To identify and select a psychotherapist or counsellor, you may do best with starting out to identify why you want to have counselling or therapy, and what you hope to get out of it. In some parts of the English countryside your choice may be limited, but in larger city centres, and especially in London, there is a vast range of different therapists, with all kinds of methods of working, different forms of training, different levels of experience, and different professional titles and qualifications.
Psychotherapist and counsellor are not protected designations in the UK, and there is no officially backed system for registration. This may look somewhat unsafe, but is true for many other activities, and officially regulated professions such as lawyers, doctors, teachers, professors, vicars, nurses also have a wide variation in skill level. I won’t say more about it in this blog, but it seems overall safer to restrict yourself to practitioners who do have at least one form of registration or accreditation with one of the major professional bodies, and to check that this accreditation includes a Code of Ethics, and a complaint procedure which you could access if need be. (See under resources for a list of organisations that are major and well-established; which is not to say that all the ones I have not listed there are suspect!).
Questions to ask yourself
- Are your needs urgent and acute? In that case, have you considered at least consulting the NHS system, starting with your GP?
- Do you want to be in therapy because you believe it will help you feel better and to be able to talk about and share things or do you have specific goals for being able to do something that you can’t (e.g. public speaking, flying, leaving your house), or for stopping something that you need to stop (e.g. anger; alcoholism; out-of-control behaviour; panic attacks).
- Do you have a clear sense yourself about needing help for a short period of time (6, 12 or 18 sessions perhaps)? Or do you believe already that what you need is long-term work stretching out over years?
- Do you have an insight in the main schools and methods of psychotherapy, and know what you want, or do you only know about yourself?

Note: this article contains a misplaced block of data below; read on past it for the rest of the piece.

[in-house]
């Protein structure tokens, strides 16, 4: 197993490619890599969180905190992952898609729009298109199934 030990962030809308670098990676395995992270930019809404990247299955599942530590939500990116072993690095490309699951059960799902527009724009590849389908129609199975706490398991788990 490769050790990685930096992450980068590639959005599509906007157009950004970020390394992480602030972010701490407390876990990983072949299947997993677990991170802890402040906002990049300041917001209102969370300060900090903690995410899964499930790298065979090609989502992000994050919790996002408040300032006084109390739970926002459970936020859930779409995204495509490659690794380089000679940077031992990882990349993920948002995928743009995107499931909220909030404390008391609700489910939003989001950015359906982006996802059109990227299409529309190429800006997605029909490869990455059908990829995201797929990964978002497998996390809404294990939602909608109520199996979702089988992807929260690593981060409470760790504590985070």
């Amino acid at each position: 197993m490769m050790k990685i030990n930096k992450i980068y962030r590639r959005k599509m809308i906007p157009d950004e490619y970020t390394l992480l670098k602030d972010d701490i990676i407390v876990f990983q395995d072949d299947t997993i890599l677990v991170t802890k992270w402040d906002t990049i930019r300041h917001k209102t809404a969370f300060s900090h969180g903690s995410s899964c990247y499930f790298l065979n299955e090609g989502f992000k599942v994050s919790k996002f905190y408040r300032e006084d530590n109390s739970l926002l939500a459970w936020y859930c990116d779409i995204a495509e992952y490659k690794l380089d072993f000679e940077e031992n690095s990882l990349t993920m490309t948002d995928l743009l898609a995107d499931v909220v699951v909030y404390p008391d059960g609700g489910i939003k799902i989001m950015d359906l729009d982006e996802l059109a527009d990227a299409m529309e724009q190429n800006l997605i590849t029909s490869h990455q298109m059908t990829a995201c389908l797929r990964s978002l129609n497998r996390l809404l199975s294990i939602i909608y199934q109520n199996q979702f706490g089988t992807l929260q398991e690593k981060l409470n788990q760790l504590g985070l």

- How much money do you have to spend, or do you want to spend? (See another blog for some thoughts about cost)?
A first decision is whether you approach the NHS or not, and whether you try to find a charity, organisation or agency which provides specialised assistance with your particular problem or issue, perhaps at zero or low-fee cost, or at least on a sliding scale adapted to your means. See elsewhere for some thoughts on the options and considerations.
The private sector
If you decide against that, you are talking about the private sector. It makes things easier if you have an idea what kind of psychotherapy you need or would fit your circumstances and wishes, and whether you need short-term or long-term work. With those ideas in hand, you can choose and compare, go to a number of listings or websites, and try to choose a provider. If you don't know exactly what you need, it may be best to find an "insider" to talk with about your situation, who can help direct you to the "right" kind of person. The more that insider is aware of the full range of options and possibilities, is open to the strengths and weaknesses of each, and is not inclined to recommend his or her own school or system, the better it is. It isn't easy to find someone like that, but it definitely would be ideal.
A friend's referral
What many people do in the end is having a chance encounter with a friend or relative who have had a positive experience with therapy, and ask them for the name of their therapist, or at least for the type of therapy that worked for them. This may or may not work out. There is good evidence that many kinds of psychotherapy are almost equivalent in effectiveness (see my blog about this), so that makes it easier to believe this might work. But the choice of therapist is often very personal, and there definitely are issues for which shorter-term or longer-term work is likely to be more effective.
As part of the whole process, my recommendation is to go for a therapist who you feel on first encounter, or in the first one or two meetings, “clicks” with you, is closely attuned to your needs and wishes, and overall convinces you with what they say. And follow to a considerable degree your own conviction as to whether you first want to try short-term work, or want to take the plunge and plan for a long-term series of therapy sessions.
What others have written
These are some of my views. If you like to read a lot, or want to hear some other people's opinions, here are a few links:
- On 31 March 2013, after this blog was written, a business magazine published a short and very readable summary, critiquing a NY Times article, with very similar conclusions.
- A brief summary on the website NHS choices
- A description by the BACP, focused somewhat on using their website
- The UKCP answer to this question
- A lengthy article with a lot of information and further sources from Metanoia, a training institution
- A good article on Counselling Directory, a UK counselling search directory
- An article by John Grohol of PsychCentral, good and extensive, with more of an American perspective
As you will have gathered, this is not an easy process. But if you have decided to get psychotherapy, it is your life and your relationships that is at stake. So I'd say: go for it, and take the first step now!